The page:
South Sudan’s sacked Vice-President Riek Machar has left the country, weeks after his forces were involved in deadly clashes with government troops.
BBC Africa reports that Machar had gone to a neighbouring country, according to his spokesman.
He had initially fled the capital, Juba, during the violence in July, demanding a neutral force be deployed to keep peace and guarantee his safety.
The fighting erupted less than a year after a peace deal was signed to form a unity government and end the civil war.
It was bodyguards for Machar and President Salva Kiir’s presidential guards who fought each other, sparking days of violence in July.
Hundreds of people died and more than 100,000 fled across the border.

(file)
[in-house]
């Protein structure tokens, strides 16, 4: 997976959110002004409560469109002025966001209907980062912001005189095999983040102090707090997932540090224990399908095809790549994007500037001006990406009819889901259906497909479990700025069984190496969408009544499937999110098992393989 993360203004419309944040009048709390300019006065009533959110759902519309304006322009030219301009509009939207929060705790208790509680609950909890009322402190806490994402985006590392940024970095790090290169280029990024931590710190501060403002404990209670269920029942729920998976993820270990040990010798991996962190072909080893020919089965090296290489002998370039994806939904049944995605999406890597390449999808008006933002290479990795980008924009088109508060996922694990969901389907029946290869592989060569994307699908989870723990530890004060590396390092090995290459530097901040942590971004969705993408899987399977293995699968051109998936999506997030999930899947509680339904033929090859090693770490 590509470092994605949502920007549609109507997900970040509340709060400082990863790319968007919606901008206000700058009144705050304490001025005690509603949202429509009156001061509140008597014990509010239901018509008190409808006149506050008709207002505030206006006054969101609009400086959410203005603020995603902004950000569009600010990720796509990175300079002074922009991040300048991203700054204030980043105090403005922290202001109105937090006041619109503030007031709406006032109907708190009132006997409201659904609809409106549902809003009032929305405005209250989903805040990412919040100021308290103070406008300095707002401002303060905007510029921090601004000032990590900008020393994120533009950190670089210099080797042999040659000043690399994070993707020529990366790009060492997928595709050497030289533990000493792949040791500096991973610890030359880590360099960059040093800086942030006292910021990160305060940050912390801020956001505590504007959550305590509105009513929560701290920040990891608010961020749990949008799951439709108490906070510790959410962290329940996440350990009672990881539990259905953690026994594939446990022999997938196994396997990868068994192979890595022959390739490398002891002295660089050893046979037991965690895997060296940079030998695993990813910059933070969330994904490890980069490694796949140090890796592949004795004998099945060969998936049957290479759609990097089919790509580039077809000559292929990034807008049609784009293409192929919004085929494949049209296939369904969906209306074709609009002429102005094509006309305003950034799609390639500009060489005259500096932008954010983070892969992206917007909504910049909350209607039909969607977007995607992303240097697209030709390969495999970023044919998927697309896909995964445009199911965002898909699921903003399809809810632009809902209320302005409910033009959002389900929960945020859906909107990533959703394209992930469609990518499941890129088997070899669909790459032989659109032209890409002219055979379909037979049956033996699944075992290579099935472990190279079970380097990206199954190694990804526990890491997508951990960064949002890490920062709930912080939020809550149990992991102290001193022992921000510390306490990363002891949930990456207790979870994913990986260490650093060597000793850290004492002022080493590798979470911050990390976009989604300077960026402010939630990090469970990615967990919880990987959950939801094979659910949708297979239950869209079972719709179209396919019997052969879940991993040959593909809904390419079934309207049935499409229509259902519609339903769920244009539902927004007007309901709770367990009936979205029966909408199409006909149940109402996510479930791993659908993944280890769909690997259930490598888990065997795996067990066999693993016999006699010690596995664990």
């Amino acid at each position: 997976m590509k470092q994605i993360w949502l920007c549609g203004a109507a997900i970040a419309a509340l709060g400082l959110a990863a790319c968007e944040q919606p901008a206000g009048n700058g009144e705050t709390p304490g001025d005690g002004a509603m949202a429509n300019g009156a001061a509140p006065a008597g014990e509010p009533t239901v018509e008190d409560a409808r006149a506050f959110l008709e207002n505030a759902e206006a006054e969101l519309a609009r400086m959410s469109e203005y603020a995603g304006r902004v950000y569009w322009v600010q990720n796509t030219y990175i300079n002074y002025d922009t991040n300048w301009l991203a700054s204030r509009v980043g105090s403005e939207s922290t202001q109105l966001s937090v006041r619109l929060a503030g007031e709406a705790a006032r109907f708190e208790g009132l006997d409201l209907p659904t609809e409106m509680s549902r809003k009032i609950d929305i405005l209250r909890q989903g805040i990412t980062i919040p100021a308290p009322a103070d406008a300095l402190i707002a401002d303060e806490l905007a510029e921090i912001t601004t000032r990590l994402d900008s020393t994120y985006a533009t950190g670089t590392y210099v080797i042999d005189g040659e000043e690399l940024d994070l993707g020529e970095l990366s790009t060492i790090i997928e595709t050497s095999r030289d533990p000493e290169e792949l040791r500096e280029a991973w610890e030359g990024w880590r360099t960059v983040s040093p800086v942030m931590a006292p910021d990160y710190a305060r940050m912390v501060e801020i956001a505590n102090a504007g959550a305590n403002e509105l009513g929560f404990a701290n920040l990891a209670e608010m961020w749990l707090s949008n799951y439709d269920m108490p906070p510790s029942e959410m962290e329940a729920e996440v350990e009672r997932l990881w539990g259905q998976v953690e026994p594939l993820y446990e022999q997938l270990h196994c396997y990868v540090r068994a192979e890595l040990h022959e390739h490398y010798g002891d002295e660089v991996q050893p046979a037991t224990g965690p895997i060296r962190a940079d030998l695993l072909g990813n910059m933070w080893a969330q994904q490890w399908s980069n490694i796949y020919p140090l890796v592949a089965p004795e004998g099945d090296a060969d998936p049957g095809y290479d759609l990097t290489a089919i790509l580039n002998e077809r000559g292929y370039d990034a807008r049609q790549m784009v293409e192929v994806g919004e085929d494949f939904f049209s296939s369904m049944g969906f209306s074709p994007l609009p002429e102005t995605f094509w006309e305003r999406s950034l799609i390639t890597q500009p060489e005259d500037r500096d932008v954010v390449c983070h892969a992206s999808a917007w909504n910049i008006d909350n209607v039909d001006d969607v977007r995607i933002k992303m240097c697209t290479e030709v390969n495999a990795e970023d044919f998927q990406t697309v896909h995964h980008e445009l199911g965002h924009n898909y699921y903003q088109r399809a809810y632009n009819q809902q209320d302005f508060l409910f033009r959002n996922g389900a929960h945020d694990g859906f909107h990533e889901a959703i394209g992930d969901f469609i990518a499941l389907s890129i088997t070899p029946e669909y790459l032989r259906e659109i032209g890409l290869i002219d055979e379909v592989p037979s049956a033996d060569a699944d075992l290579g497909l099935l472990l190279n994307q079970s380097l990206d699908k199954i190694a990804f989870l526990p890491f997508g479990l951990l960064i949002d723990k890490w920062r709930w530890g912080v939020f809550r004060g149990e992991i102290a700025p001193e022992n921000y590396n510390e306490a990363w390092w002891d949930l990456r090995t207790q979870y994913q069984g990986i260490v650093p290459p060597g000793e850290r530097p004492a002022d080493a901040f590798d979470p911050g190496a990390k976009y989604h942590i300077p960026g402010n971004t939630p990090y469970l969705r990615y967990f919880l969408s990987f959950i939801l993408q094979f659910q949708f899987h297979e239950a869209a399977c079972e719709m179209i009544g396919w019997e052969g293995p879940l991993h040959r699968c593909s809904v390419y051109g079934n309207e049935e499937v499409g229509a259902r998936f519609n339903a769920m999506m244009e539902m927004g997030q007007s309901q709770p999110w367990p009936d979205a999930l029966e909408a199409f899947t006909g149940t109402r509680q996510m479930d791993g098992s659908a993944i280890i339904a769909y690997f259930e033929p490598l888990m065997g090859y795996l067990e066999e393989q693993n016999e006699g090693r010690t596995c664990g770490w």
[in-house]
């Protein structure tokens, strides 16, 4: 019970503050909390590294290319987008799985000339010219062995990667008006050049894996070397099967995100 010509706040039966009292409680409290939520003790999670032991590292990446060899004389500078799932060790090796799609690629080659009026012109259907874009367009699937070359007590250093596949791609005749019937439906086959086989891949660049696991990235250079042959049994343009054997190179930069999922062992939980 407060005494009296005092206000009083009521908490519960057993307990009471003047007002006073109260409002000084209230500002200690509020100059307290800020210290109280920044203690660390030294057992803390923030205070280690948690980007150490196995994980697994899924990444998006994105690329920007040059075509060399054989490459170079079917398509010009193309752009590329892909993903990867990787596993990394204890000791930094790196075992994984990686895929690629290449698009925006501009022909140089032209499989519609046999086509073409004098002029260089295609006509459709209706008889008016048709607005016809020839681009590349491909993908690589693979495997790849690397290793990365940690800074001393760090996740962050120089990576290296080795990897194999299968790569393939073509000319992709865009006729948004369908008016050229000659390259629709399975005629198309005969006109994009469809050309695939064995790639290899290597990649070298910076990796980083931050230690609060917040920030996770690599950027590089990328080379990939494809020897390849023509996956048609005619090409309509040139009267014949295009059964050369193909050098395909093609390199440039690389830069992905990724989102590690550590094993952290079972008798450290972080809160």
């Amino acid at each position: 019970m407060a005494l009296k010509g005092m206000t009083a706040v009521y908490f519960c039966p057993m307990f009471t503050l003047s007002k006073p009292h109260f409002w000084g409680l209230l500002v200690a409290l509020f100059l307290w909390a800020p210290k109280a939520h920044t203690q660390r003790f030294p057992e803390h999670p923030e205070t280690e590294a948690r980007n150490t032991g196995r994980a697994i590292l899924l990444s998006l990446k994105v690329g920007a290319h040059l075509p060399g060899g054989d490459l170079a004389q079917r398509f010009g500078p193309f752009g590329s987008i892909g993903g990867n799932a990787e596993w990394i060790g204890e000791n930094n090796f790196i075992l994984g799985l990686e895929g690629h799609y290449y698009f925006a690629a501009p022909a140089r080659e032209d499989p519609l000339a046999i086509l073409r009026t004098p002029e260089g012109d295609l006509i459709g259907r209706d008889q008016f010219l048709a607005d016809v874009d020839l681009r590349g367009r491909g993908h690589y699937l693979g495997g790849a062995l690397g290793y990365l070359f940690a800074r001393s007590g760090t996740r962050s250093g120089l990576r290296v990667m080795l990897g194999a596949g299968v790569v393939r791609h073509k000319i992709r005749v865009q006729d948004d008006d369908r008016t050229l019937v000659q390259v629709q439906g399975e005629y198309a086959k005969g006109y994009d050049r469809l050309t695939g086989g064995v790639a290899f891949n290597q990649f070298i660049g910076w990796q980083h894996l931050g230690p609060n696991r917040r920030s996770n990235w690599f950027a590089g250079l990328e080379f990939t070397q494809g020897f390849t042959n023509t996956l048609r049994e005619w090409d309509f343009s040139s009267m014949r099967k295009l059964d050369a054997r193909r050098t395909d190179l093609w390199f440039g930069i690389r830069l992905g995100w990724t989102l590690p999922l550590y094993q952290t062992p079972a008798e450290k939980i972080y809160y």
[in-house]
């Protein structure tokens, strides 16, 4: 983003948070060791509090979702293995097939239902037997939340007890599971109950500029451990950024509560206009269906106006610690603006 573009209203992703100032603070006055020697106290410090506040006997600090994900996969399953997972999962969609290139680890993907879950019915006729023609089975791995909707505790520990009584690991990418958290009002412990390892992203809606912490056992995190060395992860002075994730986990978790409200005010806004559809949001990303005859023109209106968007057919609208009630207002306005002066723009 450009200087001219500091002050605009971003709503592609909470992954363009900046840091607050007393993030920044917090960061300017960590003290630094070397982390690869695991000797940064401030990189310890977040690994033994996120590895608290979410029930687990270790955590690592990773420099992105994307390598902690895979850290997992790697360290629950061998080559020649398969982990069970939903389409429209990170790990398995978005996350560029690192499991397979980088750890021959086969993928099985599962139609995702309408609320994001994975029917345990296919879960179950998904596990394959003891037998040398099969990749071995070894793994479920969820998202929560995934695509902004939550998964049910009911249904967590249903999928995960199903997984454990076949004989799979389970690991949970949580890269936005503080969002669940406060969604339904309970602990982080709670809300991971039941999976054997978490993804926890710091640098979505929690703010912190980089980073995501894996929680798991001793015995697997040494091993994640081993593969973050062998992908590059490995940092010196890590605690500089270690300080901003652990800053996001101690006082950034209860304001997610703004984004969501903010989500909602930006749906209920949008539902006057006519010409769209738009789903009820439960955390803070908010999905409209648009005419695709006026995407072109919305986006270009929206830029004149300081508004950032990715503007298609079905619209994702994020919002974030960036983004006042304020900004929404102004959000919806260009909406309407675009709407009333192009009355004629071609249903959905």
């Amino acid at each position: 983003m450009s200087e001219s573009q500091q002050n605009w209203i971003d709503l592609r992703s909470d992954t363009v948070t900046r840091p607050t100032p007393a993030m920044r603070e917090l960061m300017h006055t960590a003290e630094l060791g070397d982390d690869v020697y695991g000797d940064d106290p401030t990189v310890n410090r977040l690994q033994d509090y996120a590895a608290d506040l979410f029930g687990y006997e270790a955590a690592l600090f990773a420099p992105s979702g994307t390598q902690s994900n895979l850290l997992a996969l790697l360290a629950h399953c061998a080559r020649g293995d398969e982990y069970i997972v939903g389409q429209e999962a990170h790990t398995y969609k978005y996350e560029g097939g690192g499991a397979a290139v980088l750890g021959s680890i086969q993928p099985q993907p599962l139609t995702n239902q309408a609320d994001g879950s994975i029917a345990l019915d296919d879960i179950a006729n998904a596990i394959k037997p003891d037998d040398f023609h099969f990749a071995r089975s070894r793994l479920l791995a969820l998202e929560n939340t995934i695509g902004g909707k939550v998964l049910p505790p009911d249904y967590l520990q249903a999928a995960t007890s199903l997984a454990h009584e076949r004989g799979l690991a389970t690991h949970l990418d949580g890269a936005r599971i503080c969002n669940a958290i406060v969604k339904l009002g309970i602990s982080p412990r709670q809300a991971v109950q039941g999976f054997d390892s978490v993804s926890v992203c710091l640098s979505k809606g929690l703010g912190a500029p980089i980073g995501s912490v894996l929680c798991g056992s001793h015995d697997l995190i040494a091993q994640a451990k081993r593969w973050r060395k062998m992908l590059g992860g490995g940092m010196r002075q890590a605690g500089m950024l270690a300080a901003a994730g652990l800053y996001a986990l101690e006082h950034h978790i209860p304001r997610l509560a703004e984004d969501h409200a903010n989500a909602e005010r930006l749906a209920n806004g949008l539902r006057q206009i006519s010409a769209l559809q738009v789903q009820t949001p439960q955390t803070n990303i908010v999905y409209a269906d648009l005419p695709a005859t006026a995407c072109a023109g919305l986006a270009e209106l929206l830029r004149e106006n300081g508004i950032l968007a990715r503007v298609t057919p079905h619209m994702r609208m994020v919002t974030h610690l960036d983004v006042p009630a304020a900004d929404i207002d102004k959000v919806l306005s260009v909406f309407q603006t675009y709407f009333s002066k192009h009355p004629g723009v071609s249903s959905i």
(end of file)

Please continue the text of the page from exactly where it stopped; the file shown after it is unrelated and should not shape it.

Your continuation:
Rampaging soldiers are also said to have assaulted and raped women.
The UN has launched an independent investigation into allegations that its peacekeepers failed to respond when government troops attacked a residential compound popular with foreign aid workers last month.
During the attack, a local journalist was shot dead at point-blank range and troops reportedly raped several women, among them foreigners working for relief agencies.
Political differences between Machar and Kiir ignited the civil war in December 2013 – and they only agreed to settle their differences under intense international pressure, signing a peace deal last August.
Machar returned to Juba in April to take up the post of vice-president.
President Kiir dismissed him in the wake of the latest violence.